Review: Jacqueline Woodson’s ‘Another Brooklyn’ is a powerful adult tale of girlhood friendships
In 2014, Jacqueline Woodson won the National Book Award for young adult literature for an unusual book: a novel in verse, “Brown Girl Dreaming,” about a young girl moving with her family from a Southern town to New York. She returns to similar territory – this time, writing for adults -- in “Another Brooklyn.”
The novel traces the childhood of August and her three best friends in 1970s Brooklyn, framed by her return to the city after a 20-year absence. It passes to its readers “the weight of growing up ‘Girl’ in Brooklyn,” much in the same way August, Sylvia, Angela and Gigi share that burden until tragedy and betrayal separate them.
Adult August, an anthropologist, returns to New York to bury her father and runs into an old friend, Sylvia, on the subway. Already fighting the pull of memories, August succumbs to reliving her childhood and how much Sylvia, Angela and Gigi, meant to her.
The four of us together weren’t something they understood. They understood girls alone, folding their arms across their breasts, praying for invisibility
Jacqueline Woodson, ‘Another Brooklyn’
In 1973, when her mother began to hear the voice of her dead brother, August’s father left their home in SweetGrove, Tenn., and brought them to Brooklyn. Through August’s flashbacks, we learn about her transition from girlhood into young womanhood, with her three best friends filling the hole of her missing mother.
On the first page, August warns the reader: “I know now that what is tragic isn’t the moment. It is the memory.” Memory, as it’s threaded throughout the novel, is both permanent and changing, unreliable yet indelible.
The girls all try to figure out who they are through their mothers: “We came by way of our mothers’ memories.” August holds on to memories of her mother yet her mother breaks under the pressure of grief and tries to relive memories of her own beloved brother, killed during the Vietnam War. August turns the trauma of losing her mother and uncle into a career of studying various cultures’ rituals of death.
The many layers of “Another Brooklyn” have the poetic and vivid strength of “Brown Girl Dreaming.” The effects of the Vietnam War on black families, absent mothers, predatory men, religion as escape, white flight and gentrification, the epidemics of drug abuse and poverty, and the search for belonging all make their way into the novel without overcrowding. The novel reads like a series of prose poems, quick blocks of text separated by frequent spacing, which allows the reader to absorb the significance of each transition and have time to breathe before tackling August’s next memory.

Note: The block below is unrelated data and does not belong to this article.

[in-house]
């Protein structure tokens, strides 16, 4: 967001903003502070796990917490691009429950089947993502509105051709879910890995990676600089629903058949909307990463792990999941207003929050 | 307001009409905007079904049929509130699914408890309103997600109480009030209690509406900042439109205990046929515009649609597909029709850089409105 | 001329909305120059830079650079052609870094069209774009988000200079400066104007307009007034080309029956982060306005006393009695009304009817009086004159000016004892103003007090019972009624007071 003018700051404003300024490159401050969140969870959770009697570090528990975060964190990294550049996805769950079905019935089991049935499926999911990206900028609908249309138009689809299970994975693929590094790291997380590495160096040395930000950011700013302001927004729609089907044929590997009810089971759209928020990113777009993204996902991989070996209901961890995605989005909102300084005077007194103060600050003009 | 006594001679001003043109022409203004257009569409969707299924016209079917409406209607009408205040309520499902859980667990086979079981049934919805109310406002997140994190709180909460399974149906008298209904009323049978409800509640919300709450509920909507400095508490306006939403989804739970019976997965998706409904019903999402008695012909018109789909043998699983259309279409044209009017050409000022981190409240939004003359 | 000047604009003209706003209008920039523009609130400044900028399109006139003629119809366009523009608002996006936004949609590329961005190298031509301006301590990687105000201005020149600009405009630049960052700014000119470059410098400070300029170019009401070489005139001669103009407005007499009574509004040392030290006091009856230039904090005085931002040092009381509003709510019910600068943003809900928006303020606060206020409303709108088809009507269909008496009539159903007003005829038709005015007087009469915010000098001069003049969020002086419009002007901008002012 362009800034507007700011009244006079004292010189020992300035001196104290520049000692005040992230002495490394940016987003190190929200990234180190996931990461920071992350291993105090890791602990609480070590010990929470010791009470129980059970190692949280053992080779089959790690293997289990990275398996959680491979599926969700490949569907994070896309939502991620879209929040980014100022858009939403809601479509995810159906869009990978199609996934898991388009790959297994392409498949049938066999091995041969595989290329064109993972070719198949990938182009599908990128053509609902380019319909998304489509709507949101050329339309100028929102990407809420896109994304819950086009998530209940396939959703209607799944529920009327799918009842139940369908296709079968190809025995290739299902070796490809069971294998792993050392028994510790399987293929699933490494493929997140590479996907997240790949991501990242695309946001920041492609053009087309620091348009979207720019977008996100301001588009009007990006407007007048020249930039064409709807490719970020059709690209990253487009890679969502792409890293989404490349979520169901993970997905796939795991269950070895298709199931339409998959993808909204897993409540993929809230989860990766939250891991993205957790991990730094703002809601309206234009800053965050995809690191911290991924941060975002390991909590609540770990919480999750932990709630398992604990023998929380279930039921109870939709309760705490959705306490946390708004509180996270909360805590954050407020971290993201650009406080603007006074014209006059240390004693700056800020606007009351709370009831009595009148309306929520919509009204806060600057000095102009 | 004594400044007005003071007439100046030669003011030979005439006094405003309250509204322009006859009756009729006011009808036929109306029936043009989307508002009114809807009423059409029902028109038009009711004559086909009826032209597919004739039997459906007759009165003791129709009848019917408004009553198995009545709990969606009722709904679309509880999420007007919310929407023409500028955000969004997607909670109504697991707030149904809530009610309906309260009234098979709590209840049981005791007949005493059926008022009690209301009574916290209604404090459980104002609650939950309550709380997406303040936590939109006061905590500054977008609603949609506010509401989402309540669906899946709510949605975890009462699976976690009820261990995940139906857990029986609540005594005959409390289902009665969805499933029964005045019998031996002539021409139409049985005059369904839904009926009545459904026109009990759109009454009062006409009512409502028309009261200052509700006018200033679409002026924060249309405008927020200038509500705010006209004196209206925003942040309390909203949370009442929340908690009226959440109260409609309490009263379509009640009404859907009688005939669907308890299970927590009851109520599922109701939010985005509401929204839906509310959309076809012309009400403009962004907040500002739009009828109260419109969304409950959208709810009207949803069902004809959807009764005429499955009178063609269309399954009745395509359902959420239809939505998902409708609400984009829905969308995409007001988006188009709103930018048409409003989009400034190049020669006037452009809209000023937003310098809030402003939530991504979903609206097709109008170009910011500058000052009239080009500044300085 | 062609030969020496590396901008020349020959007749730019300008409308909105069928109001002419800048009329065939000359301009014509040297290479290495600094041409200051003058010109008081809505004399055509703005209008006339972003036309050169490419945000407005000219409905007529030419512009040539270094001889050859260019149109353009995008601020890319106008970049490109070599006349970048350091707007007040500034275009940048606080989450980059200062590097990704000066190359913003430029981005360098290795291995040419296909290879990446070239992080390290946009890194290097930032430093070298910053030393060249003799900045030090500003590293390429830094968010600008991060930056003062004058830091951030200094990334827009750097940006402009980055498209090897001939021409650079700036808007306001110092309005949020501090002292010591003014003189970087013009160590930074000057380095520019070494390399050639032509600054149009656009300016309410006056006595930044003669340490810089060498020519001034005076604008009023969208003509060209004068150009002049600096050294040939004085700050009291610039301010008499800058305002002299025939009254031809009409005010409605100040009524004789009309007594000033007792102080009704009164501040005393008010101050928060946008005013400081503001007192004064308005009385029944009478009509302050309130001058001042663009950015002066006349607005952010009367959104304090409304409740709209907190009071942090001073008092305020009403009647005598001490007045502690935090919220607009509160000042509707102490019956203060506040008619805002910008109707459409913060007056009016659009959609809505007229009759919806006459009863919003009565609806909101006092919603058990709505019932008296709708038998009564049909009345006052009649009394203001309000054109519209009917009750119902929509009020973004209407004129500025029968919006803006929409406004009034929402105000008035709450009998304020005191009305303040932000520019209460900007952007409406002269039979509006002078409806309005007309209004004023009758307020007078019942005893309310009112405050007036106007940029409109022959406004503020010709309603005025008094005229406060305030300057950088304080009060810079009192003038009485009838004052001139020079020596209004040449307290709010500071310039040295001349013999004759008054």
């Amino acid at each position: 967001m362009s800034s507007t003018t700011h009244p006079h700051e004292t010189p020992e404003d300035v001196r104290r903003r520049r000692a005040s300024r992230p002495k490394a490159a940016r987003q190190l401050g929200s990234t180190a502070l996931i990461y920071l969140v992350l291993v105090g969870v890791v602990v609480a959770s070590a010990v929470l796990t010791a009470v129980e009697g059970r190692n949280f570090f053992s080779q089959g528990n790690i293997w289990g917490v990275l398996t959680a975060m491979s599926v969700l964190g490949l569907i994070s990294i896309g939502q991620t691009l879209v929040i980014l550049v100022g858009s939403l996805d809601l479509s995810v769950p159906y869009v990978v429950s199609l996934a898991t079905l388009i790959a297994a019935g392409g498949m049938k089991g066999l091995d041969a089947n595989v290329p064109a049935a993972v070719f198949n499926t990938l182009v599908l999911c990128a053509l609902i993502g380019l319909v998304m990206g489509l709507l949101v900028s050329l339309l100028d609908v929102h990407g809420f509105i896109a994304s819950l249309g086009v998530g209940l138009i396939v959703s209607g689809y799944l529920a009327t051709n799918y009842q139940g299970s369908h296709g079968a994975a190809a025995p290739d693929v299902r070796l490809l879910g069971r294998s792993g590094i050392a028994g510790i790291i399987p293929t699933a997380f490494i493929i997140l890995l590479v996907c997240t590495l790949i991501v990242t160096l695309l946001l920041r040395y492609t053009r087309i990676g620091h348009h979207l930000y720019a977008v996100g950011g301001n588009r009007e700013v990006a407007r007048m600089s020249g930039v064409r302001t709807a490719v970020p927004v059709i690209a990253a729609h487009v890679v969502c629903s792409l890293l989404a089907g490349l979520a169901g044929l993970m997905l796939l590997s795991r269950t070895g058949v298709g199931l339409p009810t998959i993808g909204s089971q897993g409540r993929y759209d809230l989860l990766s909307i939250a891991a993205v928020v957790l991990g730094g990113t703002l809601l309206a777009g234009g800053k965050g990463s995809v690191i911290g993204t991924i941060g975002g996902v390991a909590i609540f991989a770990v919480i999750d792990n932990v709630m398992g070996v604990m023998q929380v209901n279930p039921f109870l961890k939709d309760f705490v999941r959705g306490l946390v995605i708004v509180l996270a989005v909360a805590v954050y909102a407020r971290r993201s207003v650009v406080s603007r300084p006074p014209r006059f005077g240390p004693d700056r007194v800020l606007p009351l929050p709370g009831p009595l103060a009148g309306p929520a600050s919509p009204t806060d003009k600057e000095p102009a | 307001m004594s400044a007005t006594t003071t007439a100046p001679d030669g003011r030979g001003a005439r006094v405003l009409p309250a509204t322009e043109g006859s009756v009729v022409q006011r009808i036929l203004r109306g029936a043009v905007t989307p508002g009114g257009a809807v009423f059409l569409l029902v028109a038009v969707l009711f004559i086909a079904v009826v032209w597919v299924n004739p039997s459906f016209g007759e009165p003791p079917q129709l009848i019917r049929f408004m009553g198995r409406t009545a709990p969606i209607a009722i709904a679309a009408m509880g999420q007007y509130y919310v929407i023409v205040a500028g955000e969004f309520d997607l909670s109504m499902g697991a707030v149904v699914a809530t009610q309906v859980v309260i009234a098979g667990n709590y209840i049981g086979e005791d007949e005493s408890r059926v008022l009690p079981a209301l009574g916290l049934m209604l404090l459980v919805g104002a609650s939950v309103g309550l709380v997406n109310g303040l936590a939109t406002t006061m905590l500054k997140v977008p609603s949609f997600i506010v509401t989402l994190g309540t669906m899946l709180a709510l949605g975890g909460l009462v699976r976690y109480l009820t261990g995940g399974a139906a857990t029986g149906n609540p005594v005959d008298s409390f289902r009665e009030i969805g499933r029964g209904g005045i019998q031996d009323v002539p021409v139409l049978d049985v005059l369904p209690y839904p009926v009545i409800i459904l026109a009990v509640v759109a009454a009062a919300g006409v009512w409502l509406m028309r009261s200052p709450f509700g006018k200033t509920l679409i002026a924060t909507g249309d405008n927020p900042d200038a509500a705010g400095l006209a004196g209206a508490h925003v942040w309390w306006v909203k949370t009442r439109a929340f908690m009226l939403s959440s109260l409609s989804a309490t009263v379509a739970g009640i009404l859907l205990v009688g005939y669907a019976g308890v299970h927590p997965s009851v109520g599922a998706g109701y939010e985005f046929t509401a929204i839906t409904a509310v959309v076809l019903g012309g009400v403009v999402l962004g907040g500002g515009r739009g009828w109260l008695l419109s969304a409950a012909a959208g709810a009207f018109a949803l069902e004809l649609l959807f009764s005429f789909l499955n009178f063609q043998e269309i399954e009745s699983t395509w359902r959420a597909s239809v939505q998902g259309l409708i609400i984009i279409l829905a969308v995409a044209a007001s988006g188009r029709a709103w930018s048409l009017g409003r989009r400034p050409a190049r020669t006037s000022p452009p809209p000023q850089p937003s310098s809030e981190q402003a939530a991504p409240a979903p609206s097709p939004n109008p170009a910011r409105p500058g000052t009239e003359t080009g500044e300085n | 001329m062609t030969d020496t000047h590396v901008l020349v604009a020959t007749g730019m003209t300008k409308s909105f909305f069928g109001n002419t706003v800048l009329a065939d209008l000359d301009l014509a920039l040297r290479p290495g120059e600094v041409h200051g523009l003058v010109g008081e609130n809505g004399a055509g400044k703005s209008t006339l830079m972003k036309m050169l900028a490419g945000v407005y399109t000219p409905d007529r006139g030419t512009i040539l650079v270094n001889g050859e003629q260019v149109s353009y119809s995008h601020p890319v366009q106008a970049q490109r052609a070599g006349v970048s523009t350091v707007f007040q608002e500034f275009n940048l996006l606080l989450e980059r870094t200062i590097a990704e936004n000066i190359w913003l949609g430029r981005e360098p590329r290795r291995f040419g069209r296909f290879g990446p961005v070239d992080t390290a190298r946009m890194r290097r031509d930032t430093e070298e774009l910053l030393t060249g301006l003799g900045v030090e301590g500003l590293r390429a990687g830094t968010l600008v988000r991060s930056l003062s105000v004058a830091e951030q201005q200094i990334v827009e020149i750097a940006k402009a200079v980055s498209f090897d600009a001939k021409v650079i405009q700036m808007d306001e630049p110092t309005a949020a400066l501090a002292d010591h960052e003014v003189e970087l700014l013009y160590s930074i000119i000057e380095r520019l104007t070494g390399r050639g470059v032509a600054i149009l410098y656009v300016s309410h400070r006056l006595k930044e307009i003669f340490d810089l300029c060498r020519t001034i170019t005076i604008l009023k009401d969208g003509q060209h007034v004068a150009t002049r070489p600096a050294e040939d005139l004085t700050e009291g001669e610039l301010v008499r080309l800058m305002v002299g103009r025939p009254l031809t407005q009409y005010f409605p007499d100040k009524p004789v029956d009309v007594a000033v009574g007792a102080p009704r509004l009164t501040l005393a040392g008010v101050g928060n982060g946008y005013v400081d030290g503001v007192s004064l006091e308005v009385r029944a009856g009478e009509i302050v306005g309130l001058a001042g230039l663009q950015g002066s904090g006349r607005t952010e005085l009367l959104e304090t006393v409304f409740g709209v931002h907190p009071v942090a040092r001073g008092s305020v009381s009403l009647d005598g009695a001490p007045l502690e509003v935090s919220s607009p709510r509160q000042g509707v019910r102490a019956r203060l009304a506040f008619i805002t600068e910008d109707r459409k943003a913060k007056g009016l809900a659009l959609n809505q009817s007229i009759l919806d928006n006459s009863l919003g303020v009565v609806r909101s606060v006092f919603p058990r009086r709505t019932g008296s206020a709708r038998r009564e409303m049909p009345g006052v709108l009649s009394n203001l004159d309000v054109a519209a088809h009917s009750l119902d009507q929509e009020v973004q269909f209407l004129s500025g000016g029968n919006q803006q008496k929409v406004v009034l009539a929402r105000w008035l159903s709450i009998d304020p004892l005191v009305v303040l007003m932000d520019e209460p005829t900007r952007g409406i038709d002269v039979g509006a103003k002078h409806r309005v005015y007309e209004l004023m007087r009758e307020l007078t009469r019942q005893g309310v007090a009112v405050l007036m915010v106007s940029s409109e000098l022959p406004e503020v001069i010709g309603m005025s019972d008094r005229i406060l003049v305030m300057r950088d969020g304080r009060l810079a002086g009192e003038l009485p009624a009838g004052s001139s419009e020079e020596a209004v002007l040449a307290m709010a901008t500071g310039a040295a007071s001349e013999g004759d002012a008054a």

Tragedy ultimately pulls at the tight weave of friendship, and the girls separate and fall apart. Adversity hits Angela first, then betrayal rocks Sylvia and August, before Gigi arguably suffers the worst, traumatized by an assault at age 12. August, even in adulthood, remains frustrated by Gigi’s outcome: “But we remained on Earth. Believing ourselves wingless.”
“Another Brooklyn” is not another “New York is the greatest city in the world” story. It’s about the fact that women are stronger together as friends than apart or as enemies. August’s mother tells her women aren’t to be trusted: “Keep your arm out, she said. And keep women a whole other hand away from the farthest tips of your fingernails. She told me to keep my nails long.” But August, Sylvia, Angela and Gigi protected each other, at one point saving money to buy razor blades and teaching each other how to use them for future attacks.
As they grew older and began developing figures that attracted boys and men alike, they stayed together: “The four of us together weren’t something they understood. They understood girls alone, folding their arms across their breasts, praying for invisibility.”
“Another Brooklyn” joins the tradition of studying female friendships and the families we create when our own isn’t enough, like that of Toni Morrison’s “Sula,” Tayari Jones’ “Silver Sparrow” and “Zami: A New Spelling of My Name” by Audre Lorde. Woodson uses her expertise at portraying the lives of children to explore the power of memory, death and friendship. Even when what was good turns sour, it can fuel the rest of our lives, in ways we never think to acknowledge.
Perkins is a freelance writer based in her hometown of Nashville.
Amistad: 192 pp., $22.99
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